Previous columns have touched on my nervous romance with the convention circuit. I like the comics, the socializing, and the Stormtroopers; I hate almost everything else. In my ongoing hero’s journey along the path of geekdom, I’ve accepted that, although I may blog about all the comics in the world, I cannot actually own them, not with the price of storage space in the Bay Area. At some point I stopped being a collector and became a connoisseur (or, if you prefer, a snob), and conventions lost a lot of their glib, glitzy charm. The consumerism built into any convention, the pressure to buy and sell, wears me out. Especially when nobody’s buying.
We’re losing good people.
In past year,s the Indie folks had more of a presence in extracurricular activities. The Indie Beach Party was for several years an event of deeds of renown, from skinny dipping to fire jumping. The party died away, and I talked to a few people who remembered it wistfully but the sad reality is that just being at the show these days leaves no energy to plan such a thing. With the Indie circuit of TCAF/APE/SPX/Stumptown and a hopefully more chilled out MoCCA already well established, it seems there is less and less reason to come to the big tent. I’m not sure that this “Screw you guys, I’m going home!” idea isn’t self-defeating, though. Designer toy companies, to pick one example, don’t get much “mainstream” coverage outside their own area, but they come back every year. San Diego is still a fantastic marketplace. It’s possible that the flat sales this year had more to do with the global economic collapse than some kind of Twilight of the Indies. I hope there is an evolutionary path that will allow comics to do well at the show, and the smart, dedicated people will find it.
And that brings us to our final (whew) section.
3: Folks lend a hand in a Hell Hall
So, are there solutions to any of this? That depends on whether you think there are actually problems. Unrealistic expectations lead to disappointment and sadness. Acceptance leads to peace and desire is pain. In our surrender is our salvation.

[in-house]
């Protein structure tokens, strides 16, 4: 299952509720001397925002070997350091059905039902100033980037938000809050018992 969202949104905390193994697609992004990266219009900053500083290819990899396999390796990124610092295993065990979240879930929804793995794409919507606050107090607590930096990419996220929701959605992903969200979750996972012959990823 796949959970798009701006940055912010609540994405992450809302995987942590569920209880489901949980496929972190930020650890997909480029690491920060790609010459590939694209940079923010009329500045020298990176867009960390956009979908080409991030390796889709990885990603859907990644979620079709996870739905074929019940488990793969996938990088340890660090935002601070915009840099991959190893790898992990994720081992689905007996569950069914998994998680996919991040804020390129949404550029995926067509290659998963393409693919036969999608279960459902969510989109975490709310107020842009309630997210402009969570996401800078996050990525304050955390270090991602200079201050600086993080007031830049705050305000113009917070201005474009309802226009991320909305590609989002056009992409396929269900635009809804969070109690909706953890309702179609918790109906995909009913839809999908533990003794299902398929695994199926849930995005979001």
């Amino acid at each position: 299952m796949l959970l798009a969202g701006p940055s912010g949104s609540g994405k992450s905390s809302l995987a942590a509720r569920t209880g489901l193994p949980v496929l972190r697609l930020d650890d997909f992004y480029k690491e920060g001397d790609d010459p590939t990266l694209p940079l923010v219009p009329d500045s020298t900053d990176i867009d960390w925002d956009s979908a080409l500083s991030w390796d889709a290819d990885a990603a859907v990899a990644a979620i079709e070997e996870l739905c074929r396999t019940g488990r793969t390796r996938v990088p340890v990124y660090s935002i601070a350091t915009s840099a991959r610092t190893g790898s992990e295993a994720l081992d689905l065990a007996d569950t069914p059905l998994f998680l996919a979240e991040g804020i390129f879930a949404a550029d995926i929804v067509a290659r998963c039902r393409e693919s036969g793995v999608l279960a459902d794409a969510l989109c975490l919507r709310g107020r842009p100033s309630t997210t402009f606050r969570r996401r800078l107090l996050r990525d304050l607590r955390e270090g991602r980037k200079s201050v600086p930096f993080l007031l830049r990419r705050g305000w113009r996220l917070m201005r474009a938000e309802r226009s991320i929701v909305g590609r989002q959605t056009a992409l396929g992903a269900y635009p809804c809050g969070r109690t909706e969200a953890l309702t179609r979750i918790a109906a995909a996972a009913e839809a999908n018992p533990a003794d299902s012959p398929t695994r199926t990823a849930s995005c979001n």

I’m pretty sure I will never again do Comic-Con the way I did it this year. The Land of Wanders is too stressful and tiring for me. Perhaps I’ll just make a list of panels I want to attend, strategize around that goal, write it up in my room every night, and then go hang out with friends in the time left.
Or else, I’ll find a table to sit at, get an exhibitor badge, spring for wifi in the hall and just do it that way. I spent my actual show working – Publishers Weekly paid my way so I made appointments for interviews, saw the people I needed to, and so on, but it wasn’t as effective as I would have liked, due to all the logistics. I tried really, really hard to be organized about what I was going to do at the show, but new and developing stories arose, as they always do, and this caused scrambling and less efficiency. It’s easier to be flexible with more backup and we had a very small crew with lots of responsibilities. So my own tactics are evolving along with the show.
It was really heartbreaking to only go to four panels at the show – the one I was on, the one FMB’s book was announced at, one I was assigned to cover, and 20 minutes of the Jackson/Cameron panel. (I would have loved to see Miyazaki and John Lasseter, but not in this lifetime.) Audio from panels I wanted to attend are now coming on line, so it isn’t a total loss, but it ain’t the same as being there. There is no real solution to the panel problem. It’s supply and demand and people with the most motivation and access to publicists’ cell phone numbers will get in; others will not.